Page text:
The love story that D.H. Lawrence presents, “The Horse Dealer's Daughter,” differs broadly from a stereotypical romantic love stories. There are sharp differences between the hero and the heroine in these two scenerios. These differences are portrayed in terms of the physical appearance, state of emotional and physical health, their actions and the circumstances in which they fall in love. This paper will analyze these differences drawing the scenarios from the stated story and comparing it with the common traditional love stories.
Concerning their physical appearance, Mabel was not beautiful and Ferguson was unattractive. The story describes that Mabel could have been good-looking, save for the impassive fixity of her face. Fergusson is also portrayed as having a long and pale face and his eyes looked tired. On the other hand, the heroine in traditional romantic love stories is portrayed as being very beautiful such that everyone would like to have her. She is always the most beautiful in the village and the hero is usually the most handsome man in the village. The circumstances that made them fall in love also present another sharp contrast. For instance, Mabel holds and believes that Fergusson loves her simply because he saved her life. He holds that he must love her and continue taking care of her. On the other hand, Fergusson had helped her just as he would have helped any other victim since he was a doctor. We also find that the situation that pushes Fergusson to love her is very weird. He develops love because of immediate physical contact and not emotional. Just because he could do nothing, he lets Mabel continue kissing and clutching onto him and there he develops the love feelings. It is also evident that Fergusson did not initially love Mabel and never intended to do so.
On the other hand, in the traditional romantic love stories, the two lovers develop feelings for each other equally. They are brought together by some kind of un-explainable force. When they meet, they realize that they already have feelings for each other. Moreover, it would take several days or months and sometimes years, for one to convince the other that they should be together. This does not mean that the withdrawing party does not love the other; it is a way of fighting for their love. They are also portrayed as facing a lot of rebellion from other involved people before they finally settle.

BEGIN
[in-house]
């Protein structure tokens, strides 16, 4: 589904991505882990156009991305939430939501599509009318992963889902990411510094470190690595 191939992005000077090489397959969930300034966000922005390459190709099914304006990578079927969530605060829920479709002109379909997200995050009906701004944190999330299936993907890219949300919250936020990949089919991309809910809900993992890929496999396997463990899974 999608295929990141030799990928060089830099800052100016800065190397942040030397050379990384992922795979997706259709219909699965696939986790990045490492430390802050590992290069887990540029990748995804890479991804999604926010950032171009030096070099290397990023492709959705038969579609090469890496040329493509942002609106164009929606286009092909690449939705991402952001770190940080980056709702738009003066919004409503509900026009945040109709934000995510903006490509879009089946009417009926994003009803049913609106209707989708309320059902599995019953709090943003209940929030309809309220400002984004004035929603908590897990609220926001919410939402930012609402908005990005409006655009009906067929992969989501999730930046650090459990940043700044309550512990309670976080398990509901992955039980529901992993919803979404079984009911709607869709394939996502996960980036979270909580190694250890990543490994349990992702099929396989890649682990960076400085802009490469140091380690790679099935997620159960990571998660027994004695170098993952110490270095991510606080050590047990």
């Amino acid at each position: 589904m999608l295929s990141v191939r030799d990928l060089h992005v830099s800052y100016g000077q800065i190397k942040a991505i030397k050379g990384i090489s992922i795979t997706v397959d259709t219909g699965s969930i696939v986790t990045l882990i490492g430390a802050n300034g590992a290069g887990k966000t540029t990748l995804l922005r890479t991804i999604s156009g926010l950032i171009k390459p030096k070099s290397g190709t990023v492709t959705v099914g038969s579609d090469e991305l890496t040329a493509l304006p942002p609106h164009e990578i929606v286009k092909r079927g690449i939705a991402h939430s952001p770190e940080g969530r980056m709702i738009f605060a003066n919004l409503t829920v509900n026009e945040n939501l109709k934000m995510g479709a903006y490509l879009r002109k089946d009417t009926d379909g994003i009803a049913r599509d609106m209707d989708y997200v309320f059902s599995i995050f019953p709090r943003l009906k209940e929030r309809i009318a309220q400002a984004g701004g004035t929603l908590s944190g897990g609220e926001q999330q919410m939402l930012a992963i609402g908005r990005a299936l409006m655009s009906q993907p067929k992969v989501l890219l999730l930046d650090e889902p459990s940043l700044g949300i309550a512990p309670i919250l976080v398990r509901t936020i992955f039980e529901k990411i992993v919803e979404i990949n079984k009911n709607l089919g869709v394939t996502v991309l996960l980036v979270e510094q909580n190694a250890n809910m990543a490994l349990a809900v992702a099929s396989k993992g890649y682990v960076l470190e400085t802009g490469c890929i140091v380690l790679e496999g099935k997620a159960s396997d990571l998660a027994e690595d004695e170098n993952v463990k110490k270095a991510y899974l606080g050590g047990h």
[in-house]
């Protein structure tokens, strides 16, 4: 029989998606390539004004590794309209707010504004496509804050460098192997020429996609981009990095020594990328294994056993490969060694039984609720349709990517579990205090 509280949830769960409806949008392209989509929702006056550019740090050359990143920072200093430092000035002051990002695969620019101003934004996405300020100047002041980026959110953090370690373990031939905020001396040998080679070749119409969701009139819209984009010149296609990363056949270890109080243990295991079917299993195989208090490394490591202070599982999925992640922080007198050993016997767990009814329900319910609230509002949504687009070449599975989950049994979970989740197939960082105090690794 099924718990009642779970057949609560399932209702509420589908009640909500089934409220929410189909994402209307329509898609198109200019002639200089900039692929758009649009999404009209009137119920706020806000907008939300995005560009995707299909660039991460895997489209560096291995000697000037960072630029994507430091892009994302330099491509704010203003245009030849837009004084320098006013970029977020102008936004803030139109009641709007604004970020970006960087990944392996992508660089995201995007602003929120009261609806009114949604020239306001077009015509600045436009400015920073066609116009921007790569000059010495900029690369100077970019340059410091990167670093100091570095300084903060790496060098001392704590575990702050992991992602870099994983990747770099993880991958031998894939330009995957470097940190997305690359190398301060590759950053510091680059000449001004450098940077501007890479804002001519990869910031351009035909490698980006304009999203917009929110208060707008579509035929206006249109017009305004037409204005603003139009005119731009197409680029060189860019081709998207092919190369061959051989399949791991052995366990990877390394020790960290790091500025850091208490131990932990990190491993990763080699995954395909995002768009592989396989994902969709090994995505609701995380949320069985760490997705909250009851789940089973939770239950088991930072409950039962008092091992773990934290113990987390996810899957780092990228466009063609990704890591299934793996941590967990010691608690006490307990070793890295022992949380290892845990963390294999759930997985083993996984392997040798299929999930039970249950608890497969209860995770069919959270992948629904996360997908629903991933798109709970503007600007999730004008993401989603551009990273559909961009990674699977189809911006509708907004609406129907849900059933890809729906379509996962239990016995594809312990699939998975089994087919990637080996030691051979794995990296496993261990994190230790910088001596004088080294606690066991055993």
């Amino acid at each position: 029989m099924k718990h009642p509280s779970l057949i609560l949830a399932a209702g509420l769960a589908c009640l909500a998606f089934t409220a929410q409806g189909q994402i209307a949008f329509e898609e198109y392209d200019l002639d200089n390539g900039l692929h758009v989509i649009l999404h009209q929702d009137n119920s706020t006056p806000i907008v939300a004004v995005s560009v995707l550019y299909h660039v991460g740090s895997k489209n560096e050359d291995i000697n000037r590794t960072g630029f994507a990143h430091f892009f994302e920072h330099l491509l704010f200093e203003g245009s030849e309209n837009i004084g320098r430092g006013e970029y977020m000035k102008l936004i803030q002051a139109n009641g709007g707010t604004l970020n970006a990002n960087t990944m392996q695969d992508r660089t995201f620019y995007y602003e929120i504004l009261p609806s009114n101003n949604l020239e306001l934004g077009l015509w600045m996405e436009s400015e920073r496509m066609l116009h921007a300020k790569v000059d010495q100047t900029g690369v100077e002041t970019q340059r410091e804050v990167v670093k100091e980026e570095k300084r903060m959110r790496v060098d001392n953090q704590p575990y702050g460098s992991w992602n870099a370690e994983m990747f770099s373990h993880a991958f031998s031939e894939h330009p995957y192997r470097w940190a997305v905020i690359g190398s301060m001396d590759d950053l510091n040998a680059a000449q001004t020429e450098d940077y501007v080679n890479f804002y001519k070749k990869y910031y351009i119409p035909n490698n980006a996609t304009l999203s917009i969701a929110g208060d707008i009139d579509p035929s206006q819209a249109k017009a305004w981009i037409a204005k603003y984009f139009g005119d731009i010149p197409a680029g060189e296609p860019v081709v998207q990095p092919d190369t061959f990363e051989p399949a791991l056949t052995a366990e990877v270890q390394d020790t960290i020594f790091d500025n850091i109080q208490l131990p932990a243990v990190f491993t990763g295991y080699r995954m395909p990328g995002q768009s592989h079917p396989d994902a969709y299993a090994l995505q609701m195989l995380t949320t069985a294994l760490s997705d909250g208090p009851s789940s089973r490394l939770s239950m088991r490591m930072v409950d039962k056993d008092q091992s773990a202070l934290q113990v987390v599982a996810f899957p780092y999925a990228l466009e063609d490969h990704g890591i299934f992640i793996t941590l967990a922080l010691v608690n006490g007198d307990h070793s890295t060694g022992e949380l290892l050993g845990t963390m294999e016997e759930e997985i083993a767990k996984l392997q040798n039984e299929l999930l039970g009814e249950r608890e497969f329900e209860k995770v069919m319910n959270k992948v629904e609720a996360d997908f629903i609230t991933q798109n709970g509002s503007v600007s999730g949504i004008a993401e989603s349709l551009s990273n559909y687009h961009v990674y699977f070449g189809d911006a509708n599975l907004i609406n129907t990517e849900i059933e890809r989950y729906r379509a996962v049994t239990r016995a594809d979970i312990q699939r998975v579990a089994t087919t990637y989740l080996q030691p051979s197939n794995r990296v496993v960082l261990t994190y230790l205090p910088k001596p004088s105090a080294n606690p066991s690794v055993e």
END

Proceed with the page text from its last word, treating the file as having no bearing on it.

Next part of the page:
Another sharp contrast appears in their actions. We find that Mabel is the one who convinces and even forces Fergusson to love her. When finally, Fergusson falls in to her trap, and proposes to marry her, she refuses. This is very ironical since she seemed to be the one who wanted Fergusson in the first place. She asserts that she is “awful” and does not deserve him. This is very different from the traditional love stories where the initiator is often very delighted that the other person has accepted. In most of these stories, the Hero approaches the Heroine and presents his feelings to her. The Hero does not afterwards decline the chance if the Heroine later accepts the offer. Rather, he becomes very glad and happy. Moreover, Mable's attempt at suicide shows that she is not similar to ambitious stereotypical romantic Heroine. This clearly illustrates that she suffers from physical problems. The romantic Heroine in traditional love story is portrayed as one who is very eager, ambitious and determined. There were some aspects of Fergusson’s actions that also drew sharp differences. The Hero here did not show any signs of interest for the Heroine. Even after he rescues her, he did not admire her but was doing it merely because he was a doctor. It is expected that he would develop feeling for her even in he course of giving her the first aid considering that he had even undressed her. It is also evident that he did no have any special feelings for her because he felt pain and anger as he gave in to her demands. He lacks the enthusiasm and the confidence portrayed in the stereotypical hero who will openly make her feelings known to the Heroine.
The other contrast is the location and situation where their love develops. It develops in a very unpleasant situation and place. The situation was very unpleasant since it occurred within a tragedy that could have caused death. Moreover, the Pond was not a romantic place. In stereotypical romantic relationships, the situation that brings the Hero and the Heroine together is always very pleasant and romantic. It occurs in a situation where there is a lot of peace and happiness. It will also often take place in a very beautiful place, which portrays nature as an element that also bonds them together.
There is a sharp difference between the hero and the heroine in the story" The Horse Dealer's Daughter” by D.H. Lawrence and a romantic hero and heroine in traditional love story. Lawrence presents a unique and different story of love that is not commonly seen in the stereotypical traditional romantic stories. He reveals the difference in various scenerios that occurs in the story. These instances include the place of their meeting, which is the pond. It is portrayed as an unpleasant place of meeting. The other occurrence is the description of their physical characteristics. They are not portrayed as beautiful, charming or handsome as is usually stereotyped in traditional romantic love story. The other areas of contrast were their actions in different situations. These include the refusal of Mabel to marry Fergusson after he gives in to her advances and the rigidness of the Hero in approaching the Heroine.